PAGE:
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SUSPENDED head of crime intelligence Richard Mdluli is expected to
challenge his suspension in court after his lawyers sent a letter to the acting national police commissioner, Nhlanhla Mkhwanazi, demanding that it be done by Wednesday this week.
In the letter, Mdluli asked Mkhwanazi to give him reasons for his suspension.
Several sources told The Star that if Mkhwanazi didn’t uplift his suspension, he would take the matter to the labour court.
Mdluli and Solly Lazarus, the chief financial officer of the secret services account, were served with notices of an intention to suspend two weeks ago.
But Lazarus is said to have hit back at Mkhwanazi, informing him that he had no powers to investigate him, The Star understands. He said he had contravened neither the Secret Service Act nor the policy of the secret services account. As a result, Lazarus is still at work.
Mdluli’s second suspension has been interpreted to indicate an increasing defiance by Mkhwanazi of political attempts to bury the Mdluli investigation.
Mkhwanazi has previously expressed his unhappiness over how police decisions on certain cases have been dictated by “powers beyond us” – and was understood to be referring to the Mdluli saga.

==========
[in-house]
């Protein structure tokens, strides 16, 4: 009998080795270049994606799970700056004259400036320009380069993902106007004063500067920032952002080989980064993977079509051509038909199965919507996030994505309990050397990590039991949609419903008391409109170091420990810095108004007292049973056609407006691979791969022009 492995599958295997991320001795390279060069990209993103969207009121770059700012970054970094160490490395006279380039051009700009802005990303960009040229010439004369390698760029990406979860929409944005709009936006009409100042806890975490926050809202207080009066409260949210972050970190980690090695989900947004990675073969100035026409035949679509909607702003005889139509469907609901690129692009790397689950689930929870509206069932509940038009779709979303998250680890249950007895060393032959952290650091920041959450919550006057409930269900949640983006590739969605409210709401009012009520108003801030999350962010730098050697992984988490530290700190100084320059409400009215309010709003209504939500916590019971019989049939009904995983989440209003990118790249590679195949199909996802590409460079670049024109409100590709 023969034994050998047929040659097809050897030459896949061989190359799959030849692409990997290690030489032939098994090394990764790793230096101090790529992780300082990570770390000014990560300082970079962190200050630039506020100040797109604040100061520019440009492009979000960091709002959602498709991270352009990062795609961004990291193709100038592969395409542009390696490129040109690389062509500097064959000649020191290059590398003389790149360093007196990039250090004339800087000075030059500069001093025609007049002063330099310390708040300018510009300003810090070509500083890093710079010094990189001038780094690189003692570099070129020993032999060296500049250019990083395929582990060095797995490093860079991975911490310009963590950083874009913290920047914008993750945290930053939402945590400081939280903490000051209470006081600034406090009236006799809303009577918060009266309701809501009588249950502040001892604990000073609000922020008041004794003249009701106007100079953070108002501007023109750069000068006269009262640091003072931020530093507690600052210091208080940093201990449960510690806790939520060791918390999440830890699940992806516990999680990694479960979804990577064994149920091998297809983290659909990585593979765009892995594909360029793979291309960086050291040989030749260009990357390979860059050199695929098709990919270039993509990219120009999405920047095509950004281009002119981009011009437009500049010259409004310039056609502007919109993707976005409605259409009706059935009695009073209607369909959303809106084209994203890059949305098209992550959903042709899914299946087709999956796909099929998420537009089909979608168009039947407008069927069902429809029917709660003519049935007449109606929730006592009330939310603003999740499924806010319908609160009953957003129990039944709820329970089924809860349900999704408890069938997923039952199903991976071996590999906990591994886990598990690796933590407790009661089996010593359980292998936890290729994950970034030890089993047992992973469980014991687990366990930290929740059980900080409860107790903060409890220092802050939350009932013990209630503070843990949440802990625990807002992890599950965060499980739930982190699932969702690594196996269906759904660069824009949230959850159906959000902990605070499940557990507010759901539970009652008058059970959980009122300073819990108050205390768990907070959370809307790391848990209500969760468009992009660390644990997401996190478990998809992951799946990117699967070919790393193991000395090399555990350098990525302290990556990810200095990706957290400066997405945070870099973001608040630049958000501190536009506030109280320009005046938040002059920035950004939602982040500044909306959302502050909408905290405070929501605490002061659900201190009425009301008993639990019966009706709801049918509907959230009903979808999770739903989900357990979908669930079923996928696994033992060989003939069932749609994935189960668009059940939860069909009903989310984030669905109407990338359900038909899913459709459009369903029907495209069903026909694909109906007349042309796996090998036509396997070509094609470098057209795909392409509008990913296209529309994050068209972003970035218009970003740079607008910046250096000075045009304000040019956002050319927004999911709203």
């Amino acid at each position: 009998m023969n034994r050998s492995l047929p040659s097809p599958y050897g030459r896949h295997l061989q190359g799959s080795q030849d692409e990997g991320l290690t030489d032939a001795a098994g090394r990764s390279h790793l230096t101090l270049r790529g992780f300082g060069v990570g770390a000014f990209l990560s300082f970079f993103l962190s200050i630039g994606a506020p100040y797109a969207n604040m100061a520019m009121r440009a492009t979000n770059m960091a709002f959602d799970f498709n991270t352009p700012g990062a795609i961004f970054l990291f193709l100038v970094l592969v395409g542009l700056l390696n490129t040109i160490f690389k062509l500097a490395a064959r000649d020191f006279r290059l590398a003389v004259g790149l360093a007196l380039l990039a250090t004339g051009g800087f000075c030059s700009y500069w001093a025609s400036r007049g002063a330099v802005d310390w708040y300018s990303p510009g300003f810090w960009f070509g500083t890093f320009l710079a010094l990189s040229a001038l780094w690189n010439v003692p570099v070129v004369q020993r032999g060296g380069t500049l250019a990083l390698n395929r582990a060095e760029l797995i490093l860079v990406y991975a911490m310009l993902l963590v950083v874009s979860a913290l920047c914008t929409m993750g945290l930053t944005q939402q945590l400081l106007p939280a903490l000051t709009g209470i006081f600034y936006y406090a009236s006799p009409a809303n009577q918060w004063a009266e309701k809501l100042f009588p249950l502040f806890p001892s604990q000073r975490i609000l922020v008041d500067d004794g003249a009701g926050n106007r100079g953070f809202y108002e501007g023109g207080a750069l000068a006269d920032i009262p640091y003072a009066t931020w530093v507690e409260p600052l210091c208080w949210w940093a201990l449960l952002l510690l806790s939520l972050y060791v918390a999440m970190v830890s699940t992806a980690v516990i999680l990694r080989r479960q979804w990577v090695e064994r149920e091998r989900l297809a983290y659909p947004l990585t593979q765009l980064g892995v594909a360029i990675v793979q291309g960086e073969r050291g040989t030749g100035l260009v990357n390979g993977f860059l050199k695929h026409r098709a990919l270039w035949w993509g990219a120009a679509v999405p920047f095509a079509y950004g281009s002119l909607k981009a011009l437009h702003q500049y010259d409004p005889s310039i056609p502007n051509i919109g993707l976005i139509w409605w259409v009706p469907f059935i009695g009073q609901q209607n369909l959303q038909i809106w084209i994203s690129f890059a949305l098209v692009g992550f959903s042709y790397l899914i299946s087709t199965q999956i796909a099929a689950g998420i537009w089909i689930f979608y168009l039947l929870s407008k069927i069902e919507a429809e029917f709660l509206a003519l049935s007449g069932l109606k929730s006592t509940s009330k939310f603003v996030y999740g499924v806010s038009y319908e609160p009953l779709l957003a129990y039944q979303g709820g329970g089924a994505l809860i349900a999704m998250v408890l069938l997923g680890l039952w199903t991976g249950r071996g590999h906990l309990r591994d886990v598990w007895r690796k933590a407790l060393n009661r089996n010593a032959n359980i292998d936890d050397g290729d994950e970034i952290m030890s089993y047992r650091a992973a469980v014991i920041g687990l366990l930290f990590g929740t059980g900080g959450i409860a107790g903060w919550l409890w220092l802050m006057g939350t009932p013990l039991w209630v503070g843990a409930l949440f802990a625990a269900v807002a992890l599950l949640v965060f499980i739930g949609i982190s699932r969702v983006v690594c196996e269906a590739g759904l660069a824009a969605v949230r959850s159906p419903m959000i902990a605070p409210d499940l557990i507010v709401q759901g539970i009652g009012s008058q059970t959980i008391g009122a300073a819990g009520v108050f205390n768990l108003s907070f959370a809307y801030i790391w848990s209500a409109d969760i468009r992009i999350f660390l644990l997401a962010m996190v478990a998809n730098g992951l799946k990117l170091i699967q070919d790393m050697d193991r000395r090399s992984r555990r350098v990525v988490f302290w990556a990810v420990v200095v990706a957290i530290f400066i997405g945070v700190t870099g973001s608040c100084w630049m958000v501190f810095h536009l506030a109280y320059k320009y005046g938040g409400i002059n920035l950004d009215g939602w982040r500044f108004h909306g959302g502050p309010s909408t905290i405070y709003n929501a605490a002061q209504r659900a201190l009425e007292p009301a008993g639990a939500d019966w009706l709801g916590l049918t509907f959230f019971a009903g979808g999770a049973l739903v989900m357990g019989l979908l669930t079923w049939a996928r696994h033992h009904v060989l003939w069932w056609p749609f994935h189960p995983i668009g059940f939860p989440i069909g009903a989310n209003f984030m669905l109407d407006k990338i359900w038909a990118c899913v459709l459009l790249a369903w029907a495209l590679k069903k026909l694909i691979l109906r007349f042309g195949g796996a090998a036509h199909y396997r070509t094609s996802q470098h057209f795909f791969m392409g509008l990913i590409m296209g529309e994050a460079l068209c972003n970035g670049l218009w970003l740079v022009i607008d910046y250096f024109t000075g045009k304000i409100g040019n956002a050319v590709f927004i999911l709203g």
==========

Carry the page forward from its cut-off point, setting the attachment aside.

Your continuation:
Mdluli’s latest letter of suspension said he was being suspended because the investigators probing Oupa Ramogibe’s death felt threatened working alongside him.
Ramogibe – who was killed more than a decade ago – was married to a woman who had been Mdluli’s girlfriend.
The charges against Mdluli and his three co-accused were withdrawn more than two months ago, pending the outcome of an inquest into the death. The inquest is expected to get going in September.
In his notice of intention to suspend, Mkhwanazi also said Mdluli had mismanaged the secret services slush fund account.
When The Star contacted Mdluli’s lawyer, Ike Motloung, yesterday, he refused to confirm whether the controversial head of crime intelligence had taken his bosses to court. But Motloung’s colleague, Wisani Mabaso, was at the labour court yesterday.
Mabaso also refused to confirm that he had come to submit papers.
Meanwhile, The Star has learnt that the divisional commissioner for career management, Manoko Nchwe, has resigned after she was served with a notice of suspension yesterday.
The notice said she had abused a secret services’ Audi Q7. The Star understands that Nchwe has been using the car for covert work. The car was registered in Nchwe’s name but was being used by underground operatives. The car has since been returned to Crime Intelligence.
Brigadier Lindela Mashigo said a notice of intention to suspend was “usually treated” as employer-to-employee business. “The act of filing papers at the court has not come to our attention as yet.”
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